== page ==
William Hewlett, co-founder of Hewlett-Packard (HP), was expected to attend the prestigious Stanford College from an early age. His early academic performance did not project a Stanford acceptance, though. Hewlett’s undiagnosed dyslexia affected his writing skills in school and made any written assignment difficult for the young student. Instead of letting himself fall behind and lose his college hopes, Hewlett trained himself to memorize everything in school. He also discovered that he learned better with hands-on approaches. As a result, he gained impressive memorization and logical skills that would help him not only get into Stanford, but receive two Master's degrees in engineering.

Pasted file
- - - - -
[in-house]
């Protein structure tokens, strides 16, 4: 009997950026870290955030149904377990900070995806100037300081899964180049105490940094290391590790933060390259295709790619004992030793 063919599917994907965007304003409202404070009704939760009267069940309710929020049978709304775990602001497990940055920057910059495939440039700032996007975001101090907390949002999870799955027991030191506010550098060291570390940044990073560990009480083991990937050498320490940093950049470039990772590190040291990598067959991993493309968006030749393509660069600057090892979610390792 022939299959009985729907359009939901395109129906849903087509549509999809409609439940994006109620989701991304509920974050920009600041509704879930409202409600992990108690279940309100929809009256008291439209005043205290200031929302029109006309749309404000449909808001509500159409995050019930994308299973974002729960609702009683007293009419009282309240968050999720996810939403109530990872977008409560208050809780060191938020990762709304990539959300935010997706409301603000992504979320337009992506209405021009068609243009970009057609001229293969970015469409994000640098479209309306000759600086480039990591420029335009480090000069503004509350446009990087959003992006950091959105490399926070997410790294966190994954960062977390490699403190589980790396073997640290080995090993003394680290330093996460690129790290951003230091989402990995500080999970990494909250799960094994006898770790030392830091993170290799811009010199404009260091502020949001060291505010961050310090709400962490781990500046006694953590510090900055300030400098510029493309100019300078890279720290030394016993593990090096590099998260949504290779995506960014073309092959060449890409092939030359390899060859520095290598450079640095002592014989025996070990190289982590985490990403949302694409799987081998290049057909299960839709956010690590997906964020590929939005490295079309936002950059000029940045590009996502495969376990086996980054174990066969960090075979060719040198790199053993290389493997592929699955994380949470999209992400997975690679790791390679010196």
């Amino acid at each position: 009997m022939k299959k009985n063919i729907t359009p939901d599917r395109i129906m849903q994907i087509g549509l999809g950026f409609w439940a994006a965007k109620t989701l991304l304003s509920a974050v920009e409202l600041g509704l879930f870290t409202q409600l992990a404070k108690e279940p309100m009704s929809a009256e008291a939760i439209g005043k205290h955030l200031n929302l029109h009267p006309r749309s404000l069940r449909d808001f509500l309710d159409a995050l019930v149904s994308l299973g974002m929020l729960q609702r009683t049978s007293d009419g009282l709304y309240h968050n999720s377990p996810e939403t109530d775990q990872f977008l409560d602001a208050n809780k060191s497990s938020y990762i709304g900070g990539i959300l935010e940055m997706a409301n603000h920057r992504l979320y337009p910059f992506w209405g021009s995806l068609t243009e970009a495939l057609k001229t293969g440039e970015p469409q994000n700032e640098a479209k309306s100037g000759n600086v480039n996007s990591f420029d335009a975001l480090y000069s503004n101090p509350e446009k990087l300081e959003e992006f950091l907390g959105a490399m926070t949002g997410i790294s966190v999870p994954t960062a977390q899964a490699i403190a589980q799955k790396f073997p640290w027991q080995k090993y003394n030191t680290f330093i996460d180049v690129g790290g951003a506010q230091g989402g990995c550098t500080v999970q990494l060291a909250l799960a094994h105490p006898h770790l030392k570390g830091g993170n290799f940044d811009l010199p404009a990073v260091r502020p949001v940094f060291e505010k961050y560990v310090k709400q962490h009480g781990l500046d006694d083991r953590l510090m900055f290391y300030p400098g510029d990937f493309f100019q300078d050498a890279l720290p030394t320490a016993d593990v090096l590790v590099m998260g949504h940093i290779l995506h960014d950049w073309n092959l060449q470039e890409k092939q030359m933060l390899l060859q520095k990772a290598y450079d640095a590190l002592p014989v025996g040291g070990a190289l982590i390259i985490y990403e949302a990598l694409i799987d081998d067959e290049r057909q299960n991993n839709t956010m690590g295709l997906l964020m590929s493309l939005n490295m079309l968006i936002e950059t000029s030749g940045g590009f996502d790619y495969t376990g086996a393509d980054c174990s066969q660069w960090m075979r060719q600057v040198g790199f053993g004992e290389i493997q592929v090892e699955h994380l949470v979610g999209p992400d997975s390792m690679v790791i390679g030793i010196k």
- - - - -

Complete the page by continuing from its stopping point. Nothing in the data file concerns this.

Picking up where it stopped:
After college, Hewlett and friend David Packard started building an electronics company in their Palo Alto garage that would ultimately become one of the first American electronics companies to come out of Silicon Valley. Throughout his career with HP, Hewlett remained in touch with his company by regularly working on the floor and engaging in the "hands-on" production process—habits that probably were reminiscent of his school years when his dyslexia forced him to engage his academics with an active approach. Hewlett was awarded the National Medal of Science in 1985 for his many contributions in the electronics industry.

Read William Hewlett's full story here.